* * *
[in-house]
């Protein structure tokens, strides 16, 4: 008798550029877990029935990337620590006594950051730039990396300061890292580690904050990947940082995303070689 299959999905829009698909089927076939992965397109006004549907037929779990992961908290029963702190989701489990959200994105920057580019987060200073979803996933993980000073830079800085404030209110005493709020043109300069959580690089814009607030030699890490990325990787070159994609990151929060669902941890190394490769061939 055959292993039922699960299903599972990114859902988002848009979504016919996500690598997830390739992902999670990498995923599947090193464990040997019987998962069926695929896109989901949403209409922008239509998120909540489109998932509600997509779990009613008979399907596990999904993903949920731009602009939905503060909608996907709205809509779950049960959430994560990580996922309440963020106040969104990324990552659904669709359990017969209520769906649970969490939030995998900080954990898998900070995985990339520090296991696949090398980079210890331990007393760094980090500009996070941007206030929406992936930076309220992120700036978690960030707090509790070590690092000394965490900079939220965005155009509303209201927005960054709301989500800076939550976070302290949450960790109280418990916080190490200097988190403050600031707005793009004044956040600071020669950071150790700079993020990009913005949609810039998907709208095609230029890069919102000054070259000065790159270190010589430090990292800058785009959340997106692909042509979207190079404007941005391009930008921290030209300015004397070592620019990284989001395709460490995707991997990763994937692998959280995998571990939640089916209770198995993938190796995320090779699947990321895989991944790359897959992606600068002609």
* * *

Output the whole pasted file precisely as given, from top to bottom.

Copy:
[in-house]
């Protein structure tokens, strides 16, 4: 008798550029877990029935990337620590006594950051730039990396300061890292580690904050990947940082995303070689 299959999905829009698909089927076939992965397109006004549907037929779990992961908290029963702190989701489990959200994105920057580019987060200073979803996933993980000073830079800085404030209110005493709020043109300069959580690089814009607030030699890490990325990787070159994609990151929060669902941890190394490769061939 055959292993039922699960299903599972990114859902988002848009979504016919996500690598997830390739992902999670990498995923599947090193464990040997019987998962069926695929896109989901949403209409922008239509998120909540489109998932509600997509779990009613008979399907596990999904993903949920731009602009939905503060909608996907709205809509779950049960959430994560990580996922309440963020106040969104990324990552659904669709359990017969209520769906649970969490939030995998900080954990898998900070995985990339520090296991696949090398980079210890331990007393760094980090500009996070941007206030929406992936930076309220992120700036978690960030707090509790070590690092000394965490900079939220965005155009509303209201927005960054709301989500800076939550976070302290949450960790109280418990916080190490200097988190403050600031707005793009004044956040600071020669950071150790700079993020990009913005949609810039998907709208095609230029890069919102000054070259000065790159270190010589430090990292800058785009959340997106692909042509979207190079404007941005391009930008921290030209300015004397070592620019990284989001395709460490995707991997990763994937692998959280995998571990939640089916209770198995993938190796995320090779699947990321895989991944790359897959992606600068002609």